"No. Not really," he said. "But I'm glad it is."


While the upper trails at Hesperus include some challenging gulleys and chutes - Alligator Alley, Why Not and Quick Draw come to mind - the ski area is better known for being a non-threatening place for novices to hone their skills.

"Longtime residents will tell me stories of how they learned to ski here as youngsters," Jim Pitcher said.

The bolder, precocious ones might teach themselves. Others rely on sage advice from a parent or private lesson instructor. Hundreds more owe their deftness on the slopes to Sno-Katz Kidz, the after-school program that each season tutors youth ages 5-15. This year enrollment is 85 kids.

"They'll come up here to cut their teeth. We work hard teaching them. For someone just starting out and testing the waters, it's ideal," Pitcher said.

Fittingly, Hesperus' hours of operation correspond to the school day: 4-9 p.m. during the week, a 12-hour 9-to-9 stint on Saturdays, and 9-4 on Sundays. During the holidays, when the kids have more free time, hours expand.

Installing large floodlights on 80 percent of the hill is among Pitcher's proudest accomplishments. Night skiing not only offer a unique, otherworldly ambience; it also gives locals - occupied by work or classes during the day - a chance to hit the slopes.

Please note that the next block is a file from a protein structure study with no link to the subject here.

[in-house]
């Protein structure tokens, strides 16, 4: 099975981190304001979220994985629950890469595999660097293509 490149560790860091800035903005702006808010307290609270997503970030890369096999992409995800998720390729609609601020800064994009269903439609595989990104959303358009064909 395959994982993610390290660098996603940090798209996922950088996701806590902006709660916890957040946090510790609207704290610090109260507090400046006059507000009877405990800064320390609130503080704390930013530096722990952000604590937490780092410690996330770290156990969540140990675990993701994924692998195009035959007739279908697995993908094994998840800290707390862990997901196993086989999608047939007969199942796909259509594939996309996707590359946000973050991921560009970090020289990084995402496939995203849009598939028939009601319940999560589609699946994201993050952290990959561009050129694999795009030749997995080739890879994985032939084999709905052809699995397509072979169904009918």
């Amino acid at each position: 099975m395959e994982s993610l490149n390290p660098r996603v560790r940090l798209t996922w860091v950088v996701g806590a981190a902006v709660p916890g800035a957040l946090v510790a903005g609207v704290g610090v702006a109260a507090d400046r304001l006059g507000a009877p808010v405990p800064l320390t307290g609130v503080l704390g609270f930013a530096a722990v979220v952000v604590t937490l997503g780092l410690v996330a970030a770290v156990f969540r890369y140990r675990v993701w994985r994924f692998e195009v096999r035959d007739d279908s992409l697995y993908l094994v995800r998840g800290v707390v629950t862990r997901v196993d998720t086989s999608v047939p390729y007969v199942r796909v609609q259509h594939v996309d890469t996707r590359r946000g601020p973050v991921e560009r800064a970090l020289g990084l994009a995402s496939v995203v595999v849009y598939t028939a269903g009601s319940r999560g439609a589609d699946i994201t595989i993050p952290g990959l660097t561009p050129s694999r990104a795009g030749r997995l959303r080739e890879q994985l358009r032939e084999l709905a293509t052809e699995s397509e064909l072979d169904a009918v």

"(The lights) add a whole new dimension. No other ski areas around here, even the large ones, offer night skiing. People have realized that coming up for 2 or 3 hours after a day at the office is a nice way to get some exercise and burn off stress," said Jim Class, a member of the Hesperus Ski Patrol since 1977.

The Pitchers have been at the helm long enough to witness a generational changeover. Children who crept timidly up to their counter to rent skis or buy hot chocolate two decades ago are now prodding their own kids to do the same.

Take Jason Curtis of Farmington. Having learned at Hesperus as a boy, Curtis is now shepherding his 4-year-old daughter along on her maiden ski voyage. Mother Lindsey captures the moment on camera.

As the girl gathers speed, Curtis lets go of her hand. She coasts along with aplomb, no poles needed. She's a natural.

Inside the toasty Quonset hut, Dan and Amy Long, of Cortez, observe their two sons through half-fogged windows. From the inside, with its rounded shape and wooden slat ceiling creating a hull-like effect, the hut resembles a sea vessel. Instead of gazing out onto open waters, though, the windows offer a front-row seat to the skiing and snowboarding action.

As a parent, Amy Long likes the visibility aspect.

"You might worry at bigger resorts. If you get separated from (your child), good luck finding them. Here you can watch them come down," she said.